With that I’ll open it up to questions.
Q. When it comes to Noah, I think he was an NFL guy, could have gone to the NFL after last season. Not going to play this season. What would you tell an NFL team about him, maybe why they should take a chance on him or take him?
KIRK FERENTZ: I think they do their evaluations. The good news he has a lot of good film, played a lot of good football for us. As I just said, he’s a tremendous young man. He made a mistake, like a lot of guys do.
This is an interesting study on so many levels, but I’ve talked about that enough.
I was hoping the panel, the committee, whoever it is, it’s all faceless and nameless, whoever it was might be dig a little deeper and take a little bigger picture on this whole thing. It’s unfortunate.
Doesn’t change how I feel about Noah, the kind of person he is. There’s no law broken here. It’s a mistake I’m guessing a lot of athletes have made. He happened to, for whatever reason, turn up in this investigation. It’s unfortunate. I think it is a missed opportunity by the NCAA.
Q. Do you think they made an example of him?
KIRK FERENTZ: I can’t speak for that. I’ve learned a lot in the last three months. I’m telling you now that the season started, the NFL season started, I can’t get in the car without hearing whoever the companies are they have. Of course, if you have a gambling problem, call 1-800. It’s a different world we live in right now. We seem to be a little slow to react to it, ‘we’ being the governing body.
Q. What kind of role will he fill with the team this year?
KIRK FERENTZ: We’ll put him to work in a lot of ways. To have his experience, expertise with us on a daily basis, mentor some younger guys. Every year we have the young guys that are going through a really tough transition, just like he did six years ago. That could be invaluable.
We’ll keep him busy. I think it’s good for him to be busy. He didn’t have to come back for his sixth year. All are very appreciative. Joe, Nico chose to come back.
It is unfortunate, an unfortunate turn of events. We’ll put him to work, that’s for sure.
Q. What can you say about what his emotions are? How is he dealing with it?
KIRK FERENTZ: I think that’s probably the saddest part about this whole thing. As coaches and as parents, you deal with the humanistic part of things. You work with these guys as people. You see all the hardships that they go through, especially student-athletes. Nobody is complaining.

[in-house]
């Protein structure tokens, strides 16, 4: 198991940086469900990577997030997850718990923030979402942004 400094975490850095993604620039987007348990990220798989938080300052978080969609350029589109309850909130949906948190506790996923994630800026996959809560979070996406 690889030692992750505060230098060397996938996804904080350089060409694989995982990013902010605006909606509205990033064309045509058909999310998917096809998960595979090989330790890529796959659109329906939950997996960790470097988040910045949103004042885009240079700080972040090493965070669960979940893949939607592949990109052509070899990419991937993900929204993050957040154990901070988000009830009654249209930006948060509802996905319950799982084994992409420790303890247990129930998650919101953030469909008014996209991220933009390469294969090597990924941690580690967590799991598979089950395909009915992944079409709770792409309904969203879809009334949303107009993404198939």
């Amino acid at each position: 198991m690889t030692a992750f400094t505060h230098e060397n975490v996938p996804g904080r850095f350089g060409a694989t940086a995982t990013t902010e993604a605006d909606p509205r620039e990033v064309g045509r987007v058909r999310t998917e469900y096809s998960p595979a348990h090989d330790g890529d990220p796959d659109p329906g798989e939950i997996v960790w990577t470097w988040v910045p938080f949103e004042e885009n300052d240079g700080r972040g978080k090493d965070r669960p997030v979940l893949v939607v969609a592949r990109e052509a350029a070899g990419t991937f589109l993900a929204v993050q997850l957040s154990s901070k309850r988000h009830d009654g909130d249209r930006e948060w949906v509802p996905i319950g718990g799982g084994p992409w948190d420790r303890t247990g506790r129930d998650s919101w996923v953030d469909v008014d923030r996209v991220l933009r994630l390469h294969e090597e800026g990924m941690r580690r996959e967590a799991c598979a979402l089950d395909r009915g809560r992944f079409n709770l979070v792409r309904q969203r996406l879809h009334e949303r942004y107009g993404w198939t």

It’s not for everybody, what they have to do, whether it’s the football part of things, the academic, the character, all the stuff, the expectations they have.
When guys work hard, have an opportunity taken away from them, whether it’s an injury, or in this case maybe a severe, over-severe, penalty, it’s hard.
His parents have lived through this with him. Just as have his teammates and coaching staff. It’s too bad. ‘Devastating’ is a strong word, but it’s a real blow.
Q. One player you’re getting back this week, Jemari Harris. How did he stay involved the last couple weeks? What does he bring?
KIRK FERENTZ: We have a policy, if a guy has some kind of conduct issue, have a suspension, they go to the scout team. I kind of feel different about this whole topic, really been interesting.
But, yeah, he’s been active. He’s been great. He’s had a great camp. Basically he’s been with our team. Was with us Saturday. Just didn’t play the last two weeks.
He’s fully engaged, ready to roll. It will be good to get him back.
Q. What does he bring?
KIRK FERENTZ: Experience. He did a great job in tough circumstances two years ago. All of a sudden he was in there, maybe not necessarily ready. Stepped up and did a good job.
The fun part, talk about the human side of things, just to watch the growth we’ve seen with him over his career, it’s been unbelievable.
Two years ago, he developed into not only a good player, but a really strong leader on our team. He’s taken a lot of ownership. Talk about mentoring young guys, he’s been active helping younger guys try to get better.
Q. Deshaun Lee got experience —
KIRK FERENTZ: Good news there, kind of like Jemari’s situation a couple years ago. He earned his way to the field. We had an opening, he earned his way. Did a good job. He’s played well for two games now.
The good news for him is he’s gained a lot of confidence from his teammates and the coaching staff. We come into the season with depth at that position, the corner position being an area of interest for us. Now we have a lot more confidence in him, just like we did when Jemari stepped in and did the same thing.
Q. (Question about Jaziun Patterson)
KIRK FERENTZ: Jazz performed the way he’s practiced. He runs the same way. He’s blocked well in camp. That’s a big part of being a back, a running back. That keeps guys off the field sometimes. That was really impressive. He did a nice job. Again, we’re not surprised because we see him do it in practice.
It’s critical to any play’s success. If they bring somebody a back is responsible for, we’re going to throw the ball hot to the guy or he’s got to block the guy. It is good to see that.
Q. Maybe especially earlier last year, before he got into the bowl game, were there indications you saw him being able to do that?
KIRK FERENTZ: We get to watch guys improve during the course of a year and during practice. He’s done that. But he’s been pretty steady. That was the first live action we really saw him hit. It was down in the bowl game.